I've been hired to find out why some clothes are not being returned to patients at a nursing home in Newport Beach, California, even though these clothes are marked. I went down to the lavadero as a place to start my investigation and watched some señoras jóvenes selecting clothes that they put in their armarios or coches. I know that stealing from anyone, whether they are rich or poor, is incorrect, but part of me understands why they do it. My idea was to be employed as a deaf lavandera and just listen to what was going on around me, then I would take my findings to the administration. After explaining what I thought was happening, I'd ask for a raise for the señoras jóvenes. ¿Son mis aspiraciones/sueños demasiado altos? Will any of this help?
Are your aspirations/dreams too high? What do you think? You want to playact as a sorda, rat out the laundry workers, and then ask that they receive a raise? You really don't think the bosses will fire them or even call immigration? And trying to justify robbing viejitos and the sick? I don't care how poor a Mexican is. A good Mexican honors the elderly and enfermos. Only a cretin — or a Guatemalan — would steal from them.
What's the deal with all the Mexican song lyrics about lágrimas and llorando? We all know that most Mexican men are más machos dudes and all that, so why all the songs about tears and crying? Even if a gabacho cries, he doesn't try to advertise it and certainly does not sing about it in 80 percent of the songs on the radio. ¿Por qué lloras?
Gabacho Seco del Norte
Dear Dry Gabacho of the North:
Why do I cry? What isn't there to cry about for a Mexican man in this country? Besides a higher-than-average unemployment rate for us, narco violence in our patria, horrendous high-school dropout rates for our kids, too many mexicanas marrying gabachos, and Mexico losing badly in the FIFA World Cup, an hombre's life right now is rather miserable. But you know what? We're not afraid to llorar y llorar, as the great Vicente Fernández wailed. Sure, most of the crying in songs refers to some ingrata with saucer eyes and chichis worthy of brazzers.com, but the flip side of macho is vulnerability — you'll have to buy my book for a further explanation, but know right now that you gabacho men can learn something from our soft side. Finally? You say gabachos don't advertise when they cry, which probably means you must think Frank Sinatra, circa In the Wee Small Hours, was a pussy. If you do, you have no sense of manhood, son!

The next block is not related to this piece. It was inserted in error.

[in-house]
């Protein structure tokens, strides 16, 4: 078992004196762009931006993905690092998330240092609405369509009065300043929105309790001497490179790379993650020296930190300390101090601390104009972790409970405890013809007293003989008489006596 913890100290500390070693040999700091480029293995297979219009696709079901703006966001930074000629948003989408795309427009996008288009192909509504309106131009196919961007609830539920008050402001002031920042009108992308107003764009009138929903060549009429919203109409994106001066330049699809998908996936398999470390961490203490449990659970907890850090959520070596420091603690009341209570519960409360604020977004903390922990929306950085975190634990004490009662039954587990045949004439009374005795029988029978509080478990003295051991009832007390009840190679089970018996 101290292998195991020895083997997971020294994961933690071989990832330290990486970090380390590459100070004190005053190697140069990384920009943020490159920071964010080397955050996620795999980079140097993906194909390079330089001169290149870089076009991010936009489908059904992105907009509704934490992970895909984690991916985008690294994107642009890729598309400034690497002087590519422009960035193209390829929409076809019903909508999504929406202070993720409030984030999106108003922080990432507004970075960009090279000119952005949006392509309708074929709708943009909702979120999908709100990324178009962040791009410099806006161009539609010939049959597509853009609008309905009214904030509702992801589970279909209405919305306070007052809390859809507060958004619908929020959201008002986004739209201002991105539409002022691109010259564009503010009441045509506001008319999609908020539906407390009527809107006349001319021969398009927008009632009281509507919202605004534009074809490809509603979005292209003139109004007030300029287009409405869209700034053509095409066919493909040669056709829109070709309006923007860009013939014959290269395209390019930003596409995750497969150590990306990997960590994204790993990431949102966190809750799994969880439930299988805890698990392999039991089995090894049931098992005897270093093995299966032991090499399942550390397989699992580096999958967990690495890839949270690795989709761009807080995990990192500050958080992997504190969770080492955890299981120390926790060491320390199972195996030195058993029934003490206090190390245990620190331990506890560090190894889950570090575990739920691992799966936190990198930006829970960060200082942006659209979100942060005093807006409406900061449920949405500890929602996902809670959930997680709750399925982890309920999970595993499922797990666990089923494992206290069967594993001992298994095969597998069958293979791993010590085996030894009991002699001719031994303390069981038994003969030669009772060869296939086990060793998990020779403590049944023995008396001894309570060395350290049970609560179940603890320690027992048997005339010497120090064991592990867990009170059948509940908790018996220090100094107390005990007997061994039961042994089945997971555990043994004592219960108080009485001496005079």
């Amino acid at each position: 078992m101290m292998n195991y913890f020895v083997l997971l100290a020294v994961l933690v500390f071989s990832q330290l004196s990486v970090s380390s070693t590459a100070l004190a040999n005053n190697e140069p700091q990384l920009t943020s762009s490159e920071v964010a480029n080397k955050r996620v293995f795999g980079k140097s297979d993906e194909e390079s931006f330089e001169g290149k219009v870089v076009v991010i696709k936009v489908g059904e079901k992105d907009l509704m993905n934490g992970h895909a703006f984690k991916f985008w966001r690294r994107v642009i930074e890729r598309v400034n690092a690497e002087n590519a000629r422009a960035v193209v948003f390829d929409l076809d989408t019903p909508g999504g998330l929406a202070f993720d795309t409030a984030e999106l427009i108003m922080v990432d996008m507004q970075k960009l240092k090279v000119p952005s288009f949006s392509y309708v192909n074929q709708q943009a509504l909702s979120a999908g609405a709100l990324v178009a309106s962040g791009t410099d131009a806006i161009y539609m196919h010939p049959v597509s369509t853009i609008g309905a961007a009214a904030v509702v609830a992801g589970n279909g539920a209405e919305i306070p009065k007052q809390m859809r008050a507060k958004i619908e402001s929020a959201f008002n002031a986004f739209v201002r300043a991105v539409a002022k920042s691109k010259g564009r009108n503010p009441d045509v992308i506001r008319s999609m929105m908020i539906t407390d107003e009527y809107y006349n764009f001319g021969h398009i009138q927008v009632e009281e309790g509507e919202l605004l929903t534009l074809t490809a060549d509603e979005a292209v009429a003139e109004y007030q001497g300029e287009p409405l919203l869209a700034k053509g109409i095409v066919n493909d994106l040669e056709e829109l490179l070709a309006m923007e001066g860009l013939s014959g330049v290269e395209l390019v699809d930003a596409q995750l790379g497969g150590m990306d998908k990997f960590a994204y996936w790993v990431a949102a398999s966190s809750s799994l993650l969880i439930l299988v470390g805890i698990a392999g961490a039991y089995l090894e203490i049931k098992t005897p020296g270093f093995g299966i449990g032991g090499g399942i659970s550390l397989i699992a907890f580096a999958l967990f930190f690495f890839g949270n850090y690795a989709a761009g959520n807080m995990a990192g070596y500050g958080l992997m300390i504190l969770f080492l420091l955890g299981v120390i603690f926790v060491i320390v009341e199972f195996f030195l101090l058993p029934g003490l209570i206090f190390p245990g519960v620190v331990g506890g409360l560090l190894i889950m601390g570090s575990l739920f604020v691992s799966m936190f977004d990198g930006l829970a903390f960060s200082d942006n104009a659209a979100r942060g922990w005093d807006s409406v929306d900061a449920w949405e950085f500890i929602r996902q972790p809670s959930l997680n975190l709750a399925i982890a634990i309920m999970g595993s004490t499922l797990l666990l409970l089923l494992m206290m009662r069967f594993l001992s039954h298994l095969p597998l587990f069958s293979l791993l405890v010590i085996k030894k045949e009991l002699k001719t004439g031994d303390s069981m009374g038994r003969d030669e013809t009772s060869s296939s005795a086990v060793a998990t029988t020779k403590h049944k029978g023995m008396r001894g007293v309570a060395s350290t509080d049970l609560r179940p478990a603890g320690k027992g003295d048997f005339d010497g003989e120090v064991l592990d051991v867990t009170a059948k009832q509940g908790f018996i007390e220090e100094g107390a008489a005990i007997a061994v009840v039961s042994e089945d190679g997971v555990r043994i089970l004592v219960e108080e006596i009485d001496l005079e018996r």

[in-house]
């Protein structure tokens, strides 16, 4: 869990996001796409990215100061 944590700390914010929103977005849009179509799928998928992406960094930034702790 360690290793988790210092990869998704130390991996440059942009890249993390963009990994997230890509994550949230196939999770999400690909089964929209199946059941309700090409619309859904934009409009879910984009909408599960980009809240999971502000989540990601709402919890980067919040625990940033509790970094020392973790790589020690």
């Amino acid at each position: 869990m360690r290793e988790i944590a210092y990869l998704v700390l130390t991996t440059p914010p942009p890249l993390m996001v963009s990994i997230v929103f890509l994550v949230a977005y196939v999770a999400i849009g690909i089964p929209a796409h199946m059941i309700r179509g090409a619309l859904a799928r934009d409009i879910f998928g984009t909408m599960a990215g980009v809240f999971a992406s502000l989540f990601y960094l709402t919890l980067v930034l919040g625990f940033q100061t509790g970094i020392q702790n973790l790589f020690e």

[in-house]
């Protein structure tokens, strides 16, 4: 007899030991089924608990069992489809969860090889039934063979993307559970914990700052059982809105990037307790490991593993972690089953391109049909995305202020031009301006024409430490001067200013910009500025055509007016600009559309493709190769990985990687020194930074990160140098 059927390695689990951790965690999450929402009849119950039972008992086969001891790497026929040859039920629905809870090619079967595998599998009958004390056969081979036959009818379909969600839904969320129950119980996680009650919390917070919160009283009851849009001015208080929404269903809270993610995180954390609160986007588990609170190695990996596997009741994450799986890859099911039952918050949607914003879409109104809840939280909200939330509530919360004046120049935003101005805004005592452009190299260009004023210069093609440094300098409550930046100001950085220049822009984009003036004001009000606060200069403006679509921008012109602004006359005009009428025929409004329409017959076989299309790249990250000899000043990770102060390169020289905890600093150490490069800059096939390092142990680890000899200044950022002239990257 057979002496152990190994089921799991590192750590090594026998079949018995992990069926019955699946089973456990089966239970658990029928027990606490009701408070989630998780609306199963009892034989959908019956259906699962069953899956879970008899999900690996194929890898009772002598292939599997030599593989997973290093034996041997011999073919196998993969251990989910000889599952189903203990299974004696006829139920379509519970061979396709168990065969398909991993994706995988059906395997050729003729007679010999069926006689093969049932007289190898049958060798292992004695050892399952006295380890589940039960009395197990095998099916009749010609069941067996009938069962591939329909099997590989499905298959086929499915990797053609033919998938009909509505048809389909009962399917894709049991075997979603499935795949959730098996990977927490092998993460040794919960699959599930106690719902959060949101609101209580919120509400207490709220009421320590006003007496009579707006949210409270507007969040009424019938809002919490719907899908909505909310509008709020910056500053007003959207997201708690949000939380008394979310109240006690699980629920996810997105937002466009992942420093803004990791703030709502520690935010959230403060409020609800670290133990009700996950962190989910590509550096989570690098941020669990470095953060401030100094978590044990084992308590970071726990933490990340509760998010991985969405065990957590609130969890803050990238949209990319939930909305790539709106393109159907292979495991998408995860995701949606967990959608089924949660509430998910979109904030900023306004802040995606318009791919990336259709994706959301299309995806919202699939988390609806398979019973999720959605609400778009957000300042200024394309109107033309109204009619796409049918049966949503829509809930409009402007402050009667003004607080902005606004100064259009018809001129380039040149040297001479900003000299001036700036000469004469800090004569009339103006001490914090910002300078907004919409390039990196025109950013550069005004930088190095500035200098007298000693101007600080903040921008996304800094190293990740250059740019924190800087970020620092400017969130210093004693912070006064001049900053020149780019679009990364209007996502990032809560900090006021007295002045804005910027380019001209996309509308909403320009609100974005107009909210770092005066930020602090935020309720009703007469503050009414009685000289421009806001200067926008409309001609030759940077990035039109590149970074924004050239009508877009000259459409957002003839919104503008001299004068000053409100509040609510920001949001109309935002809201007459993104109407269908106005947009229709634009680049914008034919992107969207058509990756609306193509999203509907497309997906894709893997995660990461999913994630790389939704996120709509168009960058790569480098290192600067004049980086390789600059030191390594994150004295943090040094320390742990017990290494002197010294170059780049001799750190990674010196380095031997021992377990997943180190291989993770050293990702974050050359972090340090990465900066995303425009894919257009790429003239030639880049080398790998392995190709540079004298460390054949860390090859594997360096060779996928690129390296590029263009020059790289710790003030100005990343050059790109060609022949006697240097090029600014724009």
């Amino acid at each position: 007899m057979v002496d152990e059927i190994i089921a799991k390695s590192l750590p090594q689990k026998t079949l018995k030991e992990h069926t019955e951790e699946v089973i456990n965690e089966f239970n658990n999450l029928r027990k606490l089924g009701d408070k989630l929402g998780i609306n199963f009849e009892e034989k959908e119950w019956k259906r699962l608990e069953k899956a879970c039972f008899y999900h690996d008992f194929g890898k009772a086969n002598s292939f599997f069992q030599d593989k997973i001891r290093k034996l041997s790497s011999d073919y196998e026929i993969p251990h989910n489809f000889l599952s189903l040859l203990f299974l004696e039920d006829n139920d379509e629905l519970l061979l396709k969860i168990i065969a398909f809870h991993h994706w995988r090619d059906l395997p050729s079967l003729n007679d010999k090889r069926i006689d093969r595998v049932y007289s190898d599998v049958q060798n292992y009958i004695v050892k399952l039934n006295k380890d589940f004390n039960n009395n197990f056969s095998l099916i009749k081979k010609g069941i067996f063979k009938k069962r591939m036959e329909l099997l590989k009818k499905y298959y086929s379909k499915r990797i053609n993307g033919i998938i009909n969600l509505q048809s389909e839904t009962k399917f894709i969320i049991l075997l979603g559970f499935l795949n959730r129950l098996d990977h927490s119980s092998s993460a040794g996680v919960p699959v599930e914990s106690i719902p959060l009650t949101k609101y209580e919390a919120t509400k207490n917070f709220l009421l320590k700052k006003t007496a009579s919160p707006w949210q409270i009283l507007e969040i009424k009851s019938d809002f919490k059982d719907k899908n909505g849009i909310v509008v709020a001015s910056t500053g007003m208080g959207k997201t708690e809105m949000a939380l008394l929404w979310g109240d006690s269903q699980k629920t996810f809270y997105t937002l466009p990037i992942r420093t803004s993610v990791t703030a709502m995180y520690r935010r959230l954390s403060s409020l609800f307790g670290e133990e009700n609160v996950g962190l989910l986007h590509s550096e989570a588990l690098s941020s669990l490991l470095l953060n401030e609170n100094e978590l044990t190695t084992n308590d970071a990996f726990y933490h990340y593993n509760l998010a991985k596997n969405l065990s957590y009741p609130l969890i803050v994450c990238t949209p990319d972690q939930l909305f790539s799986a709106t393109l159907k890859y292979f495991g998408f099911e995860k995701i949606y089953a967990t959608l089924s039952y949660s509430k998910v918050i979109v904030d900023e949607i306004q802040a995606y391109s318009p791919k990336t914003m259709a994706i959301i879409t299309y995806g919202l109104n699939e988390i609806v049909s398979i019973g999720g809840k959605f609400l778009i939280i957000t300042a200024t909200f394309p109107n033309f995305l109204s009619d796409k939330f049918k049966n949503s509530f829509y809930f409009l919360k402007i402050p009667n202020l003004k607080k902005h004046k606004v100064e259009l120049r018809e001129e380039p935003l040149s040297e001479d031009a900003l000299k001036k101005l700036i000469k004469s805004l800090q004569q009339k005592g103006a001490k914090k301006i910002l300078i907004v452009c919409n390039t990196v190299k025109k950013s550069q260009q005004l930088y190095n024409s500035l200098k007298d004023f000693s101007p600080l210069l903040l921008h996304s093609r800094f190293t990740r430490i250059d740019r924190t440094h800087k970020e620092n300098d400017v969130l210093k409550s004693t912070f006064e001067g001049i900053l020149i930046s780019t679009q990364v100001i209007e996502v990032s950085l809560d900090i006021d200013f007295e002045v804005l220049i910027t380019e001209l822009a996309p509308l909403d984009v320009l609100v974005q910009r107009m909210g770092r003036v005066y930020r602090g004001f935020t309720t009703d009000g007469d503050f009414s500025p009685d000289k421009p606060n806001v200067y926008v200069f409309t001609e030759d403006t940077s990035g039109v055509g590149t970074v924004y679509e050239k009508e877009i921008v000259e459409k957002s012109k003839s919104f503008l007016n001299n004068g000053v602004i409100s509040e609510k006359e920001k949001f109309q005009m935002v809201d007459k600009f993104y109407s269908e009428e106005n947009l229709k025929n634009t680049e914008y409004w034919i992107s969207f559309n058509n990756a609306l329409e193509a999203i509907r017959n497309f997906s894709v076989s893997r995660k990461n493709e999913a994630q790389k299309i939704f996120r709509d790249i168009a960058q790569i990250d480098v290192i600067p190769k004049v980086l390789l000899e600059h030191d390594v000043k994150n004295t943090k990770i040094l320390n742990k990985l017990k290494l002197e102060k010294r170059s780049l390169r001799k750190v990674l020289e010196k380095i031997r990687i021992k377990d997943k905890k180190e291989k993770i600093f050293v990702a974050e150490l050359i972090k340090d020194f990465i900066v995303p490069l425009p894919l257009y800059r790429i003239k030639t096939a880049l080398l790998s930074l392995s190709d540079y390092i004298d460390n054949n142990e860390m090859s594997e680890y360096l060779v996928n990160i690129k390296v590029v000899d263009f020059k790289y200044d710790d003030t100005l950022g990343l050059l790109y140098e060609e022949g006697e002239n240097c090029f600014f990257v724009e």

GOOD MEXICANS OF THE WEEK! PBS doesn't commission nearly enough documentaries or series on Mexicans — sorry, execs, but rebroadcasting that Sesame Street episode when Linda Ronstadt sang with a Muppet mariachi wasn't enough. So it's heartening to know that PBS aired The Longoria Affair. This powerful, thoughtful documentary covers one of the most disturbing episodes of discrimination in the annals of America: the refusal of a funeral home in Three Rivers, Texas, to allow a wake for Felix Longoria — an Army private killed in action during World War II — on account of him being Mexican, and the insistence by town fathers that Longoria's family bury him in the segregated part of the backwater's cemetery. The resulting furor sparked national attention and still divides Three Rivers decades later. Ask your local PBS affiliate to air The Longoria Affair again or, better yet, buy your own copy at thelongoriaaffair.com.